The Supreme Court held that its suo moto order extending limitation and the lockdown restrictions of the government will not affect the right of an accused to seek default bail under Section 167(2) of the Code of Criminal Procedure.
Holding thus, a bench comprising Justices Ashok Bhushan, M R Shah and V Ramasubramanian set aside the judgment of a single bench of the Madras High Court in S Kasi v State through the Inspector of Police, which had held the time to file chargesheet under Section 167(2) CrPC will also get extended on account of the SC order extending limitation and the lockdown restrictions.
Observing that this was a "clearly erroneous view", the bench said :
"The view of the learned Single Judge that the restrictions, which have been imposed during period of lockdown by the Government of India should not give right to an accused to pray for grant of default bail even though charge sheet has not been filed within the time prescribed under Section 167(2) of the Code of Criminal Procedure, is clearly erroneous and not in accordance with law."
"We, thus, are of the view that neither this Court in its order dated 23.03.2020 can be held to have eclipsed the time prescribed under Section 167(2) of Cr.P.C. nor the restrictions which have been imposed during the lockdown announced by the Government shall operate as any restriction on the rights of an accused as protected by Section 167(2) regarding his indefeasible right to get a default bail on non-submission of charge sheet within the time prescribed. The learned Single Judge committed serious error in reading such restriction in the order of this Court dated 23.03.2020".
The SC held that the reasoning of the HC that the lockdown was akin to a proclamation of emergency under Article 352 of the Constitution was not right. Even otherwise, the fundamental right to personal liberty under Article 21 cannot be suspended during emergency, the court noted. Therefore, the rights of the accused cannot be taken away.
Suo Moto order cannot be interpreted as extending period under Section 167(2)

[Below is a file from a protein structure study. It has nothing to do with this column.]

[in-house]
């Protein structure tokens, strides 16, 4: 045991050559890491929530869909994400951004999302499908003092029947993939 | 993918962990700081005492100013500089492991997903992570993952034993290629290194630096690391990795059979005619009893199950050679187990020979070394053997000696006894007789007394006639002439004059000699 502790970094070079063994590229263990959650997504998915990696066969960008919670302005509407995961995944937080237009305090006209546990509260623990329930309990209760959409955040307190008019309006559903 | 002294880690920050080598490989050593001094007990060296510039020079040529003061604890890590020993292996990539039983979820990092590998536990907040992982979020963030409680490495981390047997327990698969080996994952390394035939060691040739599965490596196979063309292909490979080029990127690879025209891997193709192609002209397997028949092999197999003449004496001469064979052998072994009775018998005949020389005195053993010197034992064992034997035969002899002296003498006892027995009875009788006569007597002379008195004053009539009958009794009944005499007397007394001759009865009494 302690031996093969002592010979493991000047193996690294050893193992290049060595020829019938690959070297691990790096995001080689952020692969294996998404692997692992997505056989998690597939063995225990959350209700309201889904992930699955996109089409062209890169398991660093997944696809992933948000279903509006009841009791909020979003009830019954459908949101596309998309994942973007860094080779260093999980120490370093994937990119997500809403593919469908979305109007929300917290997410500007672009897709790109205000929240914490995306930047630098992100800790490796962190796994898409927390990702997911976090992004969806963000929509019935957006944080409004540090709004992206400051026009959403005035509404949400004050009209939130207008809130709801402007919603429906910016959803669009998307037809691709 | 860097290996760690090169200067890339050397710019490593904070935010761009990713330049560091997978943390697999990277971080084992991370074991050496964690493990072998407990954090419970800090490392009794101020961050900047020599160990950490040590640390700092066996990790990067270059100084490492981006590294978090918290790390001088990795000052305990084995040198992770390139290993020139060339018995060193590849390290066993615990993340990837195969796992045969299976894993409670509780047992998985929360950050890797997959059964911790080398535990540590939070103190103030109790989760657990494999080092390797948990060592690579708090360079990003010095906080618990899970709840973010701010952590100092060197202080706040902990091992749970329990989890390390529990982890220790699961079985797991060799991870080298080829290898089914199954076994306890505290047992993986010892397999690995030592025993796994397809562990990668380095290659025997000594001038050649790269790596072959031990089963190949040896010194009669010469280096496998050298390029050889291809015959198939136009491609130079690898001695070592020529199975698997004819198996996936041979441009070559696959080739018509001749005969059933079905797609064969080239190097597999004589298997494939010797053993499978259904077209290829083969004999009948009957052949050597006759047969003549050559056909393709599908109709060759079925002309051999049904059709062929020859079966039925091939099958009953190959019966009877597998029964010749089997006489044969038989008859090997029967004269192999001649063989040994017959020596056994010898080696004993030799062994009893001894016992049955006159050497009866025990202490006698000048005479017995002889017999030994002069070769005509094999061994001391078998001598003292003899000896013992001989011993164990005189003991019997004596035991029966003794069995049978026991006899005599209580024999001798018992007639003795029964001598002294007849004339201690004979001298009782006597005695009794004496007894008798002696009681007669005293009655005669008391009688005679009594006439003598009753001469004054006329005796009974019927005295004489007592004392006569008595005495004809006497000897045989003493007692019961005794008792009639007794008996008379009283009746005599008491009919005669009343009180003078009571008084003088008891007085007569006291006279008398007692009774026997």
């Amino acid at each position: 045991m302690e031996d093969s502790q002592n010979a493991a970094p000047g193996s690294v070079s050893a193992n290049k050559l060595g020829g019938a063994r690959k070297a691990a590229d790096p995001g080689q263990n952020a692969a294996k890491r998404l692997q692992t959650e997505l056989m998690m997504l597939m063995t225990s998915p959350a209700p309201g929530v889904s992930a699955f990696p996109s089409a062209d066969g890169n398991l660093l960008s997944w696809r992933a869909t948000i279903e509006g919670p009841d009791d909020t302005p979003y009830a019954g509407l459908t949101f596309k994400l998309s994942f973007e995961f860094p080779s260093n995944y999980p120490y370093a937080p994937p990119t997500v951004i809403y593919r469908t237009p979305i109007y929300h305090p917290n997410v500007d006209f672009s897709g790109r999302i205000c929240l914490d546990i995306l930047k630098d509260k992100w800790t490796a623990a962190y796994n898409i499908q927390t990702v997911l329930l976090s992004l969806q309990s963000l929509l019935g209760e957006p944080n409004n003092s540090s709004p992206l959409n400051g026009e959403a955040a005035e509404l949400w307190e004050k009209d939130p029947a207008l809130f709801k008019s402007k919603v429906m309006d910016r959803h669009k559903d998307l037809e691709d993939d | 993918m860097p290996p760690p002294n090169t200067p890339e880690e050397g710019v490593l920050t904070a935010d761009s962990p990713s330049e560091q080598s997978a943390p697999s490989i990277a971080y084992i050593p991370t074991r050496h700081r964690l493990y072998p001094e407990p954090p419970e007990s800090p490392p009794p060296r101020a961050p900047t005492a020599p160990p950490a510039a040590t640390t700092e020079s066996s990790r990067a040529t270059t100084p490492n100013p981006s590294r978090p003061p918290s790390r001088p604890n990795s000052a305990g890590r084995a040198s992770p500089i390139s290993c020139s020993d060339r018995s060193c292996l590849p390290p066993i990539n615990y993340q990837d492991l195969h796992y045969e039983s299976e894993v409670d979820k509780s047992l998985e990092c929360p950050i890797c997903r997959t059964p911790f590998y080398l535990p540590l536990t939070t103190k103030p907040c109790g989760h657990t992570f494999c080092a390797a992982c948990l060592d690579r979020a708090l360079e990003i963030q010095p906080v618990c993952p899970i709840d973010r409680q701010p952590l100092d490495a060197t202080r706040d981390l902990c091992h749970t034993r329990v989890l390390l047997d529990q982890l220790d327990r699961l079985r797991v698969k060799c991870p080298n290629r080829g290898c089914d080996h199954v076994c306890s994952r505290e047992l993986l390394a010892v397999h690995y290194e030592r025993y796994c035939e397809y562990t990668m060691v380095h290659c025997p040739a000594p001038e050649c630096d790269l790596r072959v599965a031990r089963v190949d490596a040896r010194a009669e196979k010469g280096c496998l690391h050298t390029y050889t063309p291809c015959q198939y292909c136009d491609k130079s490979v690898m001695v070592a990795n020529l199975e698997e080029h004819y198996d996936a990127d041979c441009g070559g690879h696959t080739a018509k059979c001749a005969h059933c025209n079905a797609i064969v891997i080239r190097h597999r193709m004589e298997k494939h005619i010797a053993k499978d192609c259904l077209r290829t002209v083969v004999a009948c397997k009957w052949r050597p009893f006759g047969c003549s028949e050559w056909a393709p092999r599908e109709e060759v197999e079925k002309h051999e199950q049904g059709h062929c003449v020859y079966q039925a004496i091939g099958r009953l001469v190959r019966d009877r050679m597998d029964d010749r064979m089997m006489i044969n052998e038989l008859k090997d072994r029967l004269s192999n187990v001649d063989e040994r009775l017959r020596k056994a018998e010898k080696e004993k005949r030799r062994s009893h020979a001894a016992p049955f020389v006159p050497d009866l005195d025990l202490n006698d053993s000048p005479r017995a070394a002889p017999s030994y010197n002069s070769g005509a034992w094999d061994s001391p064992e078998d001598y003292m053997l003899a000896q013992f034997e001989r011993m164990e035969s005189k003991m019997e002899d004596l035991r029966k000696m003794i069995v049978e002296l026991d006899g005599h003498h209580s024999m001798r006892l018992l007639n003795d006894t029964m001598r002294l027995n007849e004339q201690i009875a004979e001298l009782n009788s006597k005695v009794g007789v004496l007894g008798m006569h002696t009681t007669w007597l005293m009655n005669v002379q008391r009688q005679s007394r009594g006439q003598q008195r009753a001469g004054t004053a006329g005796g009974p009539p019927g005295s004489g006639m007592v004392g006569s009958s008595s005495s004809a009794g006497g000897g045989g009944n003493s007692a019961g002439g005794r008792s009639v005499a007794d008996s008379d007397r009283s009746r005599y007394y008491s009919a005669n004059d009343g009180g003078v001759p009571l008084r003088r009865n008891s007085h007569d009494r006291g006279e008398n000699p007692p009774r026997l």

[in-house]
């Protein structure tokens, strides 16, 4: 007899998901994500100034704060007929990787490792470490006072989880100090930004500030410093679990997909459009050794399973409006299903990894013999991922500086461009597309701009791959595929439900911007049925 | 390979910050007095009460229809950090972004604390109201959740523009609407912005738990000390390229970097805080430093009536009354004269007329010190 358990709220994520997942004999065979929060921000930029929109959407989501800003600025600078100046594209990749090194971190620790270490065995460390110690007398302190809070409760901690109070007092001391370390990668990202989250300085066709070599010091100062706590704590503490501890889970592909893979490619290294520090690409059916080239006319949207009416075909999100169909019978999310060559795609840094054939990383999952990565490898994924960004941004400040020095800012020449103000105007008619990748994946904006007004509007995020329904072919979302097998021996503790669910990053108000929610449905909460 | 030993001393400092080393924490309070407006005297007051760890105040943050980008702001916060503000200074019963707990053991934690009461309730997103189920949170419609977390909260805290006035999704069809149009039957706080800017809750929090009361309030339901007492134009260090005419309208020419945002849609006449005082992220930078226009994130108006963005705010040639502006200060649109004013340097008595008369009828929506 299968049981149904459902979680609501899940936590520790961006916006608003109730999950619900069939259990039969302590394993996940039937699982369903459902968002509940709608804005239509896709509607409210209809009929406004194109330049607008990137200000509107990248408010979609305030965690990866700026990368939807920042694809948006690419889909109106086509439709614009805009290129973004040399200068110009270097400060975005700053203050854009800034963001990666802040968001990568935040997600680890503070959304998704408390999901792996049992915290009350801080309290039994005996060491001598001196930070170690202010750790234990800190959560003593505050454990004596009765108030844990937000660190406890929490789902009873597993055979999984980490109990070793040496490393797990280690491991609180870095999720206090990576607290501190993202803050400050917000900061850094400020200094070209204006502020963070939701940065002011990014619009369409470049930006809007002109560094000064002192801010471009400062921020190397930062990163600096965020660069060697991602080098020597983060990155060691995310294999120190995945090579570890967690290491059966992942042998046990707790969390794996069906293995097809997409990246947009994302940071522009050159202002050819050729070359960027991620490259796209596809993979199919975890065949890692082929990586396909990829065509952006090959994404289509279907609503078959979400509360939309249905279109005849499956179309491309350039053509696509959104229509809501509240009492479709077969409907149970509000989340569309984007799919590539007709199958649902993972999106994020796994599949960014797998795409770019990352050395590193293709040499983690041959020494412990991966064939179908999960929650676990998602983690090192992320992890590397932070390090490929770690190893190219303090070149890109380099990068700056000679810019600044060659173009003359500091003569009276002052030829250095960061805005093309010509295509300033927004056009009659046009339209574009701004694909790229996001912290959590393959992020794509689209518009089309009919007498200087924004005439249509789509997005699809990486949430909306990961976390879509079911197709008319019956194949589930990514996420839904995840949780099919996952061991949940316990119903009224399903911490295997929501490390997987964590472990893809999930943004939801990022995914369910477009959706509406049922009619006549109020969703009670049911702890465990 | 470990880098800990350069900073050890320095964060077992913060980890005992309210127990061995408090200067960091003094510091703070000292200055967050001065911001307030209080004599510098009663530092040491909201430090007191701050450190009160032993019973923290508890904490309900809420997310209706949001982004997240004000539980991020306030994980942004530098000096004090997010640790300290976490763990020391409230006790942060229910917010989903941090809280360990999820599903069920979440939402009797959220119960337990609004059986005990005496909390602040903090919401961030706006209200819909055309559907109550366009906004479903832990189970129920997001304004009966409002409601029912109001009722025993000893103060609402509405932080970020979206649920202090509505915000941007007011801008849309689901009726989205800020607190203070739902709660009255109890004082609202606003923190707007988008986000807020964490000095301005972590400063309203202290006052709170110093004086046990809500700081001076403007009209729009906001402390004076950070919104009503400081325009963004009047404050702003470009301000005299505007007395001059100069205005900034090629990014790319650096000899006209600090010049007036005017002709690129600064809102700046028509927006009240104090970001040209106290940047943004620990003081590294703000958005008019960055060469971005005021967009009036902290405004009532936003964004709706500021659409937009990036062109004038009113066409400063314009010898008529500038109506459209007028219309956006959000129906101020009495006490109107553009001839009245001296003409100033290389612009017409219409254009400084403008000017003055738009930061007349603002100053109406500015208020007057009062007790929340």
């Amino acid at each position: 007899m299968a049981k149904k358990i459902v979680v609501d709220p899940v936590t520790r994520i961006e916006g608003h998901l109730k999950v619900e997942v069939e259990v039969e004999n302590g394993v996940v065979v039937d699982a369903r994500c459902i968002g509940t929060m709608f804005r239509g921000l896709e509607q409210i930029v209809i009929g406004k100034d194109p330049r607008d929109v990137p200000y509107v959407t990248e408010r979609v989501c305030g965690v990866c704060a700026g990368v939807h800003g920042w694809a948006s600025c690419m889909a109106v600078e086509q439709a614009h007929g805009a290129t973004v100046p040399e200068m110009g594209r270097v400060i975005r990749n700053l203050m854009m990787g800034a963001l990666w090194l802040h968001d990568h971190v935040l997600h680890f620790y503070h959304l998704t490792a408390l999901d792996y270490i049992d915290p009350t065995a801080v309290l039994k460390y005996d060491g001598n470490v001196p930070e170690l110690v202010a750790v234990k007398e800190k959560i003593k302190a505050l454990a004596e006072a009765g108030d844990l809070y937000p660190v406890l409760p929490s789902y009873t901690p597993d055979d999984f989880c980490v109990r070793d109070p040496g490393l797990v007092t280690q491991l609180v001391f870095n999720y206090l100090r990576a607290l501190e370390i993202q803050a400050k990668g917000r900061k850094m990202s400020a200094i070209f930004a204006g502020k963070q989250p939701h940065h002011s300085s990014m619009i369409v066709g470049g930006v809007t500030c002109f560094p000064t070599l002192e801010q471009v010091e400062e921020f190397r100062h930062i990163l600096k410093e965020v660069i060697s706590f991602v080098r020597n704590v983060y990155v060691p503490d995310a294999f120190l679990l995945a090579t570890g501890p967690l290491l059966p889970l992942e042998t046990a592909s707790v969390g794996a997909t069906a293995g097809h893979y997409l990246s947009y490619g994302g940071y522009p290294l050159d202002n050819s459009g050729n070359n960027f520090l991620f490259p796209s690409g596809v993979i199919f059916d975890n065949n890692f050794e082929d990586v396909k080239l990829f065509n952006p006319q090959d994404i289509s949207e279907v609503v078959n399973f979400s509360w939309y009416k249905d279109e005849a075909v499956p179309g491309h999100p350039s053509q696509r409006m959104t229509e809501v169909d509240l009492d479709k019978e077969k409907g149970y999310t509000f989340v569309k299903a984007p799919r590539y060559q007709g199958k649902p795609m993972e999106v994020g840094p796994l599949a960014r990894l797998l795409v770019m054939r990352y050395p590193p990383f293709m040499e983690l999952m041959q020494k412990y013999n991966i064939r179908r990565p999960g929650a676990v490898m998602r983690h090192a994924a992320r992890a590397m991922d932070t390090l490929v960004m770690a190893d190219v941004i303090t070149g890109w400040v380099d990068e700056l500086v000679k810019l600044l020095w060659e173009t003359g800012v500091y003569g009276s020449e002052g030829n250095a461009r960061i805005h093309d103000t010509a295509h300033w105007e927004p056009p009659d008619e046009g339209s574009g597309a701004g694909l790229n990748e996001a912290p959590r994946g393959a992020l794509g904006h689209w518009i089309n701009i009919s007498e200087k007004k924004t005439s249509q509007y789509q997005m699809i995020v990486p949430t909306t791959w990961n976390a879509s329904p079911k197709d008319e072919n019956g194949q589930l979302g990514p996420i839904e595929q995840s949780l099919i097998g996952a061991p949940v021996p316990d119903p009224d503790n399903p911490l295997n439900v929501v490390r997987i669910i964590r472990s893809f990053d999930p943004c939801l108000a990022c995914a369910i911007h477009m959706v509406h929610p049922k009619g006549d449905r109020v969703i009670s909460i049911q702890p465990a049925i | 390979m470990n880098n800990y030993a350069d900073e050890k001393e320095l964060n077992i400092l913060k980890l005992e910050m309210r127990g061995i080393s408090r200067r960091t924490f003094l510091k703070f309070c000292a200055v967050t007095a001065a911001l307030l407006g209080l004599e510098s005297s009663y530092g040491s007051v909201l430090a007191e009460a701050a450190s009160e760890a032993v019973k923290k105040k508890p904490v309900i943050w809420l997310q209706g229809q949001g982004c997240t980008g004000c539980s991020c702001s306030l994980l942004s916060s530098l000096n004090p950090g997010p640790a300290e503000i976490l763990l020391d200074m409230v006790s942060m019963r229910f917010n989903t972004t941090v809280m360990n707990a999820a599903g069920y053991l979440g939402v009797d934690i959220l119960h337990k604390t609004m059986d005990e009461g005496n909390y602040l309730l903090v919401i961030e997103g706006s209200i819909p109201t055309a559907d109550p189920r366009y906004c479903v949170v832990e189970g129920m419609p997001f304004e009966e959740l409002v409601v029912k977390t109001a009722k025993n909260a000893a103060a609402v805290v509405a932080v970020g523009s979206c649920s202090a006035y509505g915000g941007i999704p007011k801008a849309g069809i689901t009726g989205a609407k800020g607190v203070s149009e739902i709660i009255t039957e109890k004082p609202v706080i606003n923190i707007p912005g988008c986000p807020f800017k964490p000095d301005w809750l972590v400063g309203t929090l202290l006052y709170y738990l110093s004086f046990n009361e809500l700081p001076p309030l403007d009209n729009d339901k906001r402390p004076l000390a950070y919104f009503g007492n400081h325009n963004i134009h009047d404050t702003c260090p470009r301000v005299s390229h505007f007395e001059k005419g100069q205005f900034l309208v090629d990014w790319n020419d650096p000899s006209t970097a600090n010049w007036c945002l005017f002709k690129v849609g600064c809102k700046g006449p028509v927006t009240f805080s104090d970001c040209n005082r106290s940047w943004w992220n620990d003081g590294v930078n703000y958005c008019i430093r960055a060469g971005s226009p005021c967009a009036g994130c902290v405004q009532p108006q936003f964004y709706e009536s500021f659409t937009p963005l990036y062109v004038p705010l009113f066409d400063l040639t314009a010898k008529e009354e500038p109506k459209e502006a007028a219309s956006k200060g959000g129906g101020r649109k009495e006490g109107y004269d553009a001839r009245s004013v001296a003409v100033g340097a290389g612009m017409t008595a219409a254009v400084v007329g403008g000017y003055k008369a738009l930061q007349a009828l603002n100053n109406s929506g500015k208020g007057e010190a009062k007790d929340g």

The Court held that the suo moto order extending limitation cannot be interpreted as extending the limitation period under Section 167(2) CrPC.
"The order dated 23.03.2020 cannot be read to mean that it ever intended to extend the period of filing charge sheet by police as contemplated under Section 167(2) of the Code of Criminal Procedure. The Investigating Officer could have submitted/filed the charge sheet before the (Incharge) Magistrate. Therefore, even during the lockdown and as has been done in so many cases the charge-sheet could have been filed/submitted before the Magistrate (Incharge) and the Investigating Officer was not precluded from filing/submitting the charge-sheet even within the stipulated period before the Magistrate (Incharge)", the Court said.
Police may take extra liberties
The Court apprehended that the if the view of the HC single bench was accepted, it could lead to police taking extra liberties even with respect to production of accused after arrest.
"If the interpretation by learned Single Judge in the impugned judgment is taken to its logical end, due to difficulties and due to present pandemic, Police may also not produce an accused within 24 hours before the Magistrate's Court as contemplated by Section 57 of the Code of Criminal Procedure, 1973".